Often in scenes, one person's idea of what should be funny is not what actually winds up being the funniest thing about the scene. You can't really force a game to happen. As Bill suggests, an improviser needs to be able to listen to several different sources all at once within a scene. If your radar detects something humorous about the environment or something you said by accident, or a weird shift in your partner's posture, maybe those things are the actual source of the game. It's important to be aware of your scene partner's intent, but it's still one factor among many others. Focus too hard on one thing and you'll miss out on the rest.
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Re: Bill Binder - Yesand (2 of 6)

Postby Spots » March 18th, 2013, 5:09 pm

A player can definitely find the game when his partner is offering nothing. By steamrolling the scene or by simply laying out a road map to his partner (ie: Armando initations).

But this is also done as a result of listening and gauging his partner's intent. "His intent is that there is no intent. OK I will lead us." Tomato, tomato.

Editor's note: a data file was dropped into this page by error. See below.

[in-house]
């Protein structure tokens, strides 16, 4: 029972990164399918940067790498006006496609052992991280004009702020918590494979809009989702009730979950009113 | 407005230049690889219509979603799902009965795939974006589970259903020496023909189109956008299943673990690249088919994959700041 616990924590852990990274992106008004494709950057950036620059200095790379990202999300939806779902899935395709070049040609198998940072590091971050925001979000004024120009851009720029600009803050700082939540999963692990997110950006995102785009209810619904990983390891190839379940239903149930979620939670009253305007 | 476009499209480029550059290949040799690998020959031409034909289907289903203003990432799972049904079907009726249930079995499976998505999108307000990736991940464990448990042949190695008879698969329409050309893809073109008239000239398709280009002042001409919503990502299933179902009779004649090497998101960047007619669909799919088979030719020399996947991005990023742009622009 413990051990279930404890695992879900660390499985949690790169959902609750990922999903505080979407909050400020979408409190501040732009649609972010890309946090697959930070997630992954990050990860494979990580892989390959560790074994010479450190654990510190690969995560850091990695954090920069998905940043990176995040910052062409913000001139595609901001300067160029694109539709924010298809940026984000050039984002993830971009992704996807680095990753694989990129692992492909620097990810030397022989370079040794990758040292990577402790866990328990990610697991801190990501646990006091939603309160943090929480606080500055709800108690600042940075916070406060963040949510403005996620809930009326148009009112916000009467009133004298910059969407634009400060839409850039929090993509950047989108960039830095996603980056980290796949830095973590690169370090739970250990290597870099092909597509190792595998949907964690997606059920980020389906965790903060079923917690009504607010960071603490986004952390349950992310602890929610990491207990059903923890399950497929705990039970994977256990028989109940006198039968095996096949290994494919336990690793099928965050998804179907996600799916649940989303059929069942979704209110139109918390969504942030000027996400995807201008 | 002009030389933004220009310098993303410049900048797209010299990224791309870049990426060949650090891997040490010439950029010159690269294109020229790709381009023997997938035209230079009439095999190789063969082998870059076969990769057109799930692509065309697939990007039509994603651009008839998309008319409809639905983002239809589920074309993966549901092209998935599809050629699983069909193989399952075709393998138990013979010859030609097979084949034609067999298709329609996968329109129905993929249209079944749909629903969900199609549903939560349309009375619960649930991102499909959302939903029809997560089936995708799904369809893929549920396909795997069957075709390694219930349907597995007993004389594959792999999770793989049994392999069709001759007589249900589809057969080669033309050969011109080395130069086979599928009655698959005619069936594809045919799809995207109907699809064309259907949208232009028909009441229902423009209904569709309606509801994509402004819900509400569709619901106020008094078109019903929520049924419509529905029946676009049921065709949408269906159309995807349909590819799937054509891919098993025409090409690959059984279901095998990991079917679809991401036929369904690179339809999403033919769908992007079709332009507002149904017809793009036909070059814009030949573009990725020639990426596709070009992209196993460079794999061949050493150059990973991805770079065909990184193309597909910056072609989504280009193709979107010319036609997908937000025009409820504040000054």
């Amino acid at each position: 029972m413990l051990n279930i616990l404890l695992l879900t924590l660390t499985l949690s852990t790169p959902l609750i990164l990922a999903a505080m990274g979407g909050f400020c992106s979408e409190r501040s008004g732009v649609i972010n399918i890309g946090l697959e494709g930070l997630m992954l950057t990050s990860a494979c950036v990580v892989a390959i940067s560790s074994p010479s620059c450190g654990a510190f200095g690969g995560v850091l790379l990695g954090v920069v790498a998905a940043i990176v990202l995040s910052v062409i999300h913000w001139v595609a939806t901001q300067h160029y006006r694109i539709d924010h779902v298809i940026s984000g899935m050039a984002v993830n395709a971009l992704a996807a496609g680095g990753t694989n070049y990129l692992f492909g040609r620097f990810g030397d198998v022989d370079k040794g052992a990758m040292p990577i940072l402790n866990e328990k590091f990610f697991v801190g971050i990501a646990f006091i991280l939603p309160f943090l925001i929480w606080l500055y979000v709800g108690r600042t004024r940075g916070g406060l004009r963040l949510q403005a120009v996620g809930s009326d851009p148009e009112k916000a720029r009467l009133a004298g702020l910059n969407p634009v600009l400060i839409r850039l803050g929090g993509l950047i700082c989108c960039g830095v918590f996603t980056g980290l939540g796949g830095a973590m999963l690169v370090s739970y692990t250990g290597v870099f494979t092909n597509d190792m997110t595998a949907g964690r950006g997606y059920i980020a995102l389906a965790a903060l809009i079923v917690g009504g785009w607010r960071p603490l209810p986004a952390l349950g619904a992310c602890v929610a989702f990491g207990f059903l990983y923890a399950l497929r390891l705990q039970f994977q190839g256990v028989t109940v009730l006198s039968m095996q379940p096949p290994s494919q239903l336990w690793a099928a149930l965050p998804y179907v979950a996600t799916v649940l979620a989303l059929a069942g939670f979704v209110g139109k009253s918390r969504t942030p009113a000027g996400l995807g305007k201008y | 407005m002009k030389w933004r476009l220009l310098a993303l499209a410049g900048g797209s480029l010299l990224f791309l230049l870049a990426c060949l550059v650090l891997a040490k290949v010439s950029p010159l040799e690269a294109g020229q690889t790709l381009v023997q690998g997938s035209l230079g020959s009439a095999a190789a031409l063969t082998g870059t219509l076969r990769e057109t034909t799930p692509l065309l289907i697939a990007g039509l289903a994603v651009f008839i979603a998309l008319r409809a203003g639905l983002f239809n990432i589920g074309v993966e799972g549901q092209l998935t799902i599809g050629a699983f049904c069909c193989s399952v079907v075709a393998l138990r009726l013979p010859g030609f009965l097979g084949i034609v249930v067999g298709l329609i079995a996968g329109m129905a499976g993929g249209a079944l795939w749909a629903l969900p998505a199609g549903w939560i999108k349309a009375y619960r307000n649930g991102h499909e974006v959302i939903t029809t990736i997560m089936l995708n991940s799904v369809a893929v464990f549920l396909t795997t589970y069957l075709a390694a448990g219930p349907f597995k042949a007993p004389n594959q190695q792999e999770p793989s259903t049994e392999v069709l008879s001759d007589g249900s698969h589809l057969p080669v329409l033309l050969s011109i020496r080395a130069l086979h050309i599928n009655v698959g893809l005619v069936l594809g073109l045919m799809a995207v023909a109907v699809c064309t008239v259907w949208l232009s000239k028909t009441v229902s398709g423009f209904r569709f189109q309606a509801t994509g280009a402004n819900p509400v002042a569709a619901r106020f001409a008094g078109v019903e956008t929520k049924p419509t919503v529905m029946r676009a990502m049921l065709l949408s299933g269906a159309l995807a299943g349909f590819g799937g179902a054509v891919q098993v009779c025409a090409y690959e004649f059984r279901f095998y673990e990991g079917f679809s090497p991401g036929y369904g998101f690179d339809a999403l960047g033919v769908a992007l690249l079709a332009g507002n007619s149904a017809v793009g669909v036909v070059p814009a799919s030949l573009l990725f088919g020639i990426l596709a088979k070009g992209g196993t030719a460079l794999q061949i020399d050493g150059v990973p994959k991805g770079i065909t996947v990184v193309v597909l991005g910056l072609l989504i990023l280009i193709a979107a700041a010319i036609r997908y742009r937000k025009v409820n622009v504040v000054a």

I think by now we should acknowledge that you and I have totally different playing styles. Hence why we always seem to have left brain - right brain differing definitions and conflicts while using rhetoric. It seems a bit semantic.
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Re: Bill Binder - Yesand (2 of 6)

Postby PyroDan » March 19th, 2013, 7:22 am

Maybe it's just a "me" thing, but I find that if I focus on the emotional content of an initiation, I open up and become way more attentive to everything else. Humans use language to lie. I would wager a bet that dogs don't fib at all.

The subtext is always emotional and is usually the scene, the words are the flourish. Dialogue is the frosting on the cake of a scene.

Maybe it is countless roomate scenes, transactions, or scenes starting with "hey/hi/hello/etc" that made me search for something else in the scene, but it helped to hone that instinct.

I no longer look for a game, I play the emotional angles until the game slaps me in the face and then communicate as a performer, through my character to aid the progression of a scene, without trying to wrestle it into what I believe it should be. I have really clung to the idea that any scene can be funny without trying to be funny, or finding the funny. It will come if you listen with more than your ear and do more than push air out of your lungs over vibrating vocal chords along your tongue and past your teeth.

A hard initiation is a different beast, because it is thought out to some extent, and sometimes (unless you are an amazing actor) the emotion is either lacking or contrived. The audience can often smell it like sharks and blood. It can shut them down if there is nothing genuine to it.